This year has been mentally tough on the majority of people and children with the significant impact of the COVID-19 pandemic and the lockdown restrictions has had on the learning of children and with teachers stating that their pupils have fallen behind in their curriculum learning with the learning gap between disadvantaged pupils and their peers had widened.
As well as missing out on learning, children have had opportunities for social interactions taken away losing connection with friends, non-immediate family and other trusted adults. Playing with friends, going to birthday parties and sitting with classmates was once a given but now children are living with social distancing requirements. Weekly swimming lessons and similar activities have been put on hold, soft play centres closed, so many of the activity’s children find enjoyment in have been taken away, which subsequently affects their mental health.
Stress in children due to the pandemic
We won’t know the longer term impact of lockdown on children for some time but research based on previous situations that could be considered comparable to this pandemic gives an indication of what is to come. In the case of SARS, quarantined children reported a 4 times higher stress score for PTSD than children who were not quarantined.
A study conducted by the Children’s Commissioner’s Office found that 41% of children felt more stressed about schoolwork and exams since the schools closed for the first lockdown. There were also a number of other increased stress causes, including not seeing friends and family life.
A recent study by The Duke of Edinburgh Award, found that 71% of the young people surveyed were concerned about the impact of the lockdown upon their academic knowledge and skills.
A study carried out by the University of Sheffield showed that the coronavirus outbreak had a negative effect on children’s anxiety levels, with the majority of pupils being worried about their family members. This suggests that when children return to school or college, it is likely they will be worried about the impact this will have on their family members and if they will spread the virus to their families.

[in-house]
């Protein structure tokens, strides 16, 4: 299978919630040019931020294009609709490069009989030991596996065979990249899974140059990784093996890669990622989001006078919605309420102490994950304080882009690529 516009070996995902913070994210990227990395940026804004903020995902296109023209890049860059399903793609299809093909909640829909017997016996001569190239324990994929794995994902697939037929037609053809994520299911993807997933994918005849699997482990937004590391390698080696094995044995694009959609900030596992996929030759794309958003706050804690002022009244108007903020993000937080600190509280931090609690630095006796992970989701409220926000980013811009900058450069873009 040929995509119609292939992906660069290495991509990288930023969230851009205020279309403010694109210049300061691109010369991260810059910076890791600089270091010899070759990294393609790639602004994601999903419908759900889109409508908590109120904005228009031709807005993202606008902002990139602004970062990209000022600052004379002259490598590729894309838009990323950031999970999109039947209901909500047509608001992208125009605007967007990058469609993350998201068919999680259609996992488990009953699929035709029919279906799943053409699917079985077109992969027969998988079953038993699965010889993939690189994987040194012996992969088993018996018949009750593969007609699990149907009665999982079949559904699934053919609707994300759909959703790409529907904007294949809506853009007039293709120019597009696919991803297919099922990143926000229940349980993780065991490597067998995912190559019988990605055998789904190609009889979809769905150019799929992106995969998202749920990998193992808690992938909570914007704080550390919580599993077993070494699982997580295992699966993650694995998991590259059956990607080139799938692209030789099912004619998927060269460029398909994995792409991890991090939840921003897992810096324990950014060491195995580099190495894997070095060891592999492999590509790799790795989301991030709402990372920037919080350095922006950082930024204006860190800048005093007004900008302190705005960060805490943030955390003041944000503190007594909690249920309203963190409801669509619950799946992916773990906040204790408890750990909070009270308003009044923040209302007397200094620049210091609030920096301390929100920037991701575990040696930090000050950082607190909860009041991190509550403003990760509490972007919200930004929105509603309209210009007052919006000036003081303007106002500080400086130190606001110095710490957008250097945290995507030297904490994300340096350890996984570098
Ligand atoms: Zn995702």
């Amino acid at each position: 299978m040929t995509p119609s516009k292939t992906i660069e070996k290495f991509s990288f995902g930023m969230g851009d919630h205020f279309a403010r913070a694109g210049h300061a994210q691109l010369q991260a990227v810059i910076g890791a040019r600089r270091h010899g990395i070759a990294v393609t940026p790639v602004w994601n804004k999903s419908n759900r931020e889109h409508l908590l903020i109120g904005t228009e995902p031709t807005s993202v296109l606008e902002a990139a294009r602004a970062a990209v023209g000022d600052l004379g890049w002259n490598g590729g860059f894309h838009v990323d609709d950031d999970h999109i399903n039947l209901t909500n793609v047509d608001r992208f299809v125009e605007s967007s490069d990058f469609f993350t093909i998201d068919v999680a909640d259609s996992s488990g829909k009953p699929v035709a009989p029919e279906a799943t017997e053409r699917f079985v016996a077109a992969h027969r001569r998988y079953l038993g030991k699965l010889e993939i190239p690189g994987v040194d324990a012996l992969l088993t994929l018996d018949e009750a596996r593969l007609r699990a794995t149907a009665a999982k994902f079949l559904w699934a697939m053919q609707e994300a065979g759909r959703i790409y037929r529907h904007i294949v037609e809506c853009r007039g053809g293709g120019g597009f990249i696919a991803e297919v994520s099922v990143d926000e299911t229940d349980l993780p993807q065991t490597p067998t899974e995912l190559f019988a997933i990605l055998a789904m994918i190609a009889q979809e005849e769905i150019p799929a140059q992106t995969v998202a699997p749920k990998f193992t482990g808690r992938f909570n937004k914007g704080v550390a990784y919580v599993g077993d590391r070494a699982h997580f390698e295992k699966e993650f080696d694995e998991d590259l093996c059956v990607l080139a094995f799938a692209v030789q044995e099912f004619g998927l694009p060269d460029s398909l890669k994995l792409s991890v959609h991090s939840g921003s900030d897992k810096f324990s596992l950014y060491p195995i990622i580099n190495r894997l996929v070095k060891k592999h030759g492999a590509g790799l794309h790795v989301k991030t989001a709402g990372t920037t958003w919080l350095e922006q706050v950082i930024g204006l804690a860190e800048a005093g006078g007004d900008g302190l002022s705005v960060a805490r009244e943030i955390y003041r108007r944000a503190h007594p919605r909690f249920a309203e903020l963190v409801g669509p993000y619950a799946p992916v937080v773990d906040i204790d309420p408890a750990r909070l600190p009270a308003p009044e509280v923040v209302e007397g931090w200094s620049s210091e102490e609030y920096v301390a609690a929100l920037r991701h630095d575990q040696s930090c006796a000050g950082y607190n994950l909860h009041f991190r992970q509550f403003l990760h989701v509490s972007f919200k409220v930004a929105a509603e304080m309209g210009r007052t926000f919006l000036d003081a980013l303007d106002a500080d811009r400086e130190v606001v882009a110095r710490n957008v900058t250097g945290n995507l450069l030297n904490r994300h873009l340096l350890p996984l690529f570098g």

A further study carried out by Young Minds looked at the mental health impact upon young people during the lockdown. 32% of children agreed that the lockdown had made their mental health “much worse” and 51% of participants agreed that it had made their mental health “a bit worse”.
26% of the young people stated that they were no longer able to access mental health support during lockdown and the majority of children felt that support without face-to-face contact; for example, over the phone or online, was less effective, especially when their problems were related to family members or their home environment.
A rising demand of mental health support also meant that children have had to wait longer when contacting helplines for support. 66% of children found reading or watching the news was unhelpful for their mental health; children want to feel informed but feel that the need to keep updated with every detail made them feel worse.
Children with special educational needs
Children require additional support to deal with the emotional stress of lockdown and children with special educational needs have generally found lockdown particularly difficult, without the usual levels of support they have in school and from specialist expertise.
SLCN also has an impact on pupils’ social, emotional and mental health: 81 per cent of children with emotional and behavioural disorders have unidentified language difficulties. Young people referred to mental health services are three times more likely to have SLCN than those who have not been referred.
Children with Speech, Language and Communication Needs have largely missed out on getting the speech therapy and other essential support that they need throughout lockdown, leaving them facing an even bigger challenge to catch up with their communication skills post-lockdown.
Many of the usual SLCN support channels had to be cancelled during lockdown, as they are mostly delivered face-to-face. However, ChatterBug has continued to provide support to SLCN children through an innovative online service called Telehealth. Using video calls, expert speech therapists have been able to provide regular sessions to children with SLCN, helping to boost language skills, even while out of school.
This service has bridged a very important gap for children to give them the best possible chance of improving their speech and language skills so that they are not held back in the future throughout their education, careers and social networks. The sessions have received great feedback and students have experienced increased confidence at a time when they are facing mental health challenges.
If you are worried about how lockdown has impacted your child’s speech and language development, speak to ChatterBug and find out more about how Telehealth sessions can help.